One of the unique understandings in Hinduism is that God is not far away, living in a remote heaven, but is inside each and every soul, in the heart and consciousness, waiting to be discovered. This knowing that God is always with us gives us hope and courage. Knowing the One Great God in this intimate and experiential way is the goal of Hindu spirituality.

Elaboration: Hinduism is both monotheistic and henotheistic. Hindus were never polytheistic, in the sense that there are many equal Gods. Henotheism (literally "one God ") better defines the Hindu view. It means the worship of one God without denying the existence of other Gods. We Hindus believe in the one all-pervasive God who energizes the entire universe. We can see Him in the life shining out of the eyes of humans and all creatures. This view of God as existing in and giving life to all things is called panentheism. It is different from pantheism, which is the belief that God is the natural universe and nothing more. It is also different from strict theism which says God is only above the world, apart and transcendent. Panentheism is an all-encompassing concept. It says that God is both in the world and beyond it, both immanent and transcendent. That is the highest Hindu view.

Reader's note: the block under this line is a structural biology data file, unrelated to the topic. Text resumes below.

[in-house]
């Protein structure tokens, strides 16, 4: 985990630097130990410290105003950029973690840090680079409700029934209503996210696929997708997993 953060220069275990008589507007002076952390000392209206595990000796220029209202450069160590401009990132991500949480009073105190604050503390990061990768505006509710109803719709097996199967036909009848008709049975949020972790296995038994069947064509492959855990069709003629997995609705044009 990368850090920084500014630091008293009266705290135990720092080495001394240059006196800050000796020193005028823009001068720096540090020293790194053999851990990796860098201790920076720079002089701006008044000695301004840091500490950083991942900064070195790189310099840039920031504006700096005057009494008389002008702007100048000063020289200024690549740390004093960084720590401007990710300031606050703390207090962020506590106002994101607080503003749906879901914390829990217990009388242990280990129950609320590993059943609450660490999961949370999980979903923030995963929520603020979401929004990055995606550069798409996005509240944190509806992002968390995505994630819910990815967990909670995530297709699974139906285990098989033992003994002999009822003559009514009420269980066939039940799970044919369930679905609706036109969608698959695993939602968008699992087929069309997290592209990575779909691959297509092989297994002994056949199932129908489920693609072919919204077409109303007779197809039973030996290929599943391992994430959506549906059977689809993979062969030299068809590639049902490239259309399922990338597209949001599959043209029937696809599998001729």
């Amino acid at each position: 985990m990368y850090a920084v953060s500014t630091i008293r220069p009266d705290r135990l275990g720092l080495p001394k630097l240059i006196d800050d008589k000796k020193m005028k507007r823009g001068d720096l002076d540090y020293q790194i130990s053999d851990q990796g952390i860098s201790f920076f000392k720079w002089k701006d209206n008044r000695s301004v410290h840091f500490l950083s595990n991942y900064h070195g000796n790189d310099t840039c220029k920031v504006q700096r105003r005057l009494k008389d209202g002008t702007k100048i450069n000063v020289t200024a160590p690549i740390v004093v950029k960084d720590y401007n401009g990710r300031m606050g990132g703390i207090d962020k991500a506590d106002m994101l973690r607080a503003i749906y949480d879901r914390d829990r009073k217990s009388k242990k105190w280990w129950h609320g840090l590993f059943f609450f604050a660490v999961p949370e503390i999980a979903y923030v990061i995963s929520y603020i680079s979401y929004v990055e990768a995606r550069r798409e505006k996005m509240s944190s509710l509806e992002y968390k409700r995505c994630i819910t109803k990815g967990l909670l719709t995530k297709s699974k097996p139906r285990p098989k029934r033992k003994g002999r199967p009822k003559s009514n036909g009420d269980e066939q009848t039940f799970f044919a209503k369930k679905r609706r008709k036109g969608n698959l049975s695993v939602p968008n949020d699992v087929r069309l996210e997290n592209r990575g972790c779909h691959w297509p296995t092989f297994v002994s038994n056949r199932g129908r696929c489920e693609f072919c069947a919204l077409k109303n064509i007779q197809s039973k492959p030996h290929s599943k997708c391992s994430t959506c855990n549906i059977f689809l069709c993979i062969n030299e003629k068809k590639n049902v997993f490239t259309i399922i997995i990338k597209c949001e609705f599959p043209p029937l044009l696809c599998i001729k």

Hindus also believe in many Gods who perform various functions, like executives in a large corporation. These should not be confused with the Supreme God. These Divinities are highly advanced beings who have specific duties and powers --not unlike the heavenly spirits, overlords or archangels revered in other faiths. Each denomination worships the Supreme God and its own pantheon of divine beings.

What is sometimes confusing to non-Hindus is that Hindus of various sects may call the one God by many different names, according to their denomination or regional tradition. Truth for the Hindu has many names, but that does not make for many truths. Hinduism gives us the freedom to approach God in our own way, encouraging a multiplicity of paths, not asking for conformity to just one.